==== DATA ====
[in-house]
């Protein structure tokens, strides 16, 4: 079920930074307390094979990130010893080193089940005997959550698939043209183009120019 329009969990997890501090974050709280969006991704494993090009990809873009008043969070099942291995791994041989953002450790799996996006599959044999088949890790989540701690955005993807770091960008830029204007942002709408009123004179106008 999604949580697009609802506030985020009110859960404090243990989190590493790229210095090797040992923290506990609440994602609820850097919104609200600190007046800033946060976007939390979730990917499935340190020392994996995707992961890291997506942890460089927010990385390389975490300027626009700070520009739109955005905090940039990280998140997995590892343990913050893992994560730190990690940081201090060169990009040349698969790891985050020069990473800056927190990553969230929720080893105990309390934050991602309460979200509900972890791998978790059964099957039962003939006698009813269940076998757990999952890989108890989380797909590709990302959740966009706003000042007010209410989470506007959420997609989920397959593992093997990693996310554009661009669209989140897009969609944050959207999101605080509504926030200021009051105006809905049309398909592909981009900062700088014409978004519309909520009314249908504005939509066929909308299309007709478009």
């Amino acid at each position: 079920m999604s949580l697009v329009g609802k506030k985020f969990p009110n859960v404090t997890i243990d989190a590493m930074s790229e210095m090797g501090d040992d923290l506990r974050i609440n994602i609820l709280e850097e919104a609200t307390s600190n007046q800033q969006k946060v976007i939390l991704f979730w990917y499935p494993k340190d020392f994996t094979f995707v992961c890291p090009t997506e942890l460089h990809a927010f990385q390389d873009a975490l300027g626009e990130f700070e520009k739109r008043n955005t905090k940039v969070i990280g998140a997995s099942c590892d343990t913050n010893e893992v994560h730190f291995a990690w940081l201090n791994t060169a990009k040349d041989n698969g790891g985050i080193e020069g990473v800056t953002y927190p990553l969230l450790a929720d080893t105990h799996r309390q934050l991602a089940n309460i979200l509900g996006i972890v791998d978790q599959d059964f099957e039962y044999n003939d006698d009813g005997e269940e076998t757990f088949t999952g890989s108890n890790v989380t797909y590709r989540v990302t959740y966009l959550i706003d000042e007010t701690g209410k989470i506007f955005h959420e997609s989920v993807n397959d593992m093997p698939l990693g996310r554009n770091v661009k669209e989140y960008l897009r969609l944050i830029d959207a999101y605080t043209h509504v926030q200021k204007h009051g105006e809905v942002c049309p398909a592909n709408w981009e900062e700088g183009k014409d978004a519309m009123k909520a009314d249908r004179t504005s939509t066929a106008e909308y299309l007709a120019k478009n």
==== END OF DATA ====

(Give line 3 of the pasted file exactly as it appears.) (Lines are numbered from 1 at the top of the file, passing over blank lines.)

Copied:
């Amino acid at each position: 079920m999604s949580l697009v329009g609802k506030k985020f969990p009110n859960v404090t997890i243990d989190a590493m930074s790229e210095m090797g501090d040992d923290l506990r974050i609440n994602i609820l709280e850097e919104a609200t307390s600190n007046q800033q969006k946060v976007i939390l991704f979730w990917y499935p494993k340190d020392f994996t094979f995707v992961c890291p090009t997506e942890l460089h990809a927010f990385q390389d873009a975490l300027g626009e990130f700070e520009k739109r008043n955005t905090k940039v969070i990280g998140a997995s099942c590892d343990t913050n010893e893992v994560h730190f291995a990690w940081l201090n791994t060169a990009k040349d041989n698969g790891g985050i080193e020069g990473v800056t953002y927190p990553l969230l450790a929720d080893t105990h799996r309390q934050l991602a089940n309460i979200l509900g996006i972890v791998d978790q599959d059964f099957e039962y044999n003939d006698d009813g005997e269940e076998t757990f088949t999952g890989s108890n890790v989380t797909y590709r989540v990302t959740y966009l959550i706003d000042e007010t701690g209410k989470i506007f955005h959420e997609s989920v993807n397959d593992m093997p698939l990693g996310r554009n770091v661009k669209e989140y960008l897009r969609l944050i830029d959207a999101y605080t043209h509504v926030q200021k204007h009051g105006e809905v942002c049309p398909a592909n709408w981009e900062e700088g183009k014409d978004a519309m009123k909520a009314d249908r004179t504005s939509t066929a106008e909308y299309l007709a120019k478009n």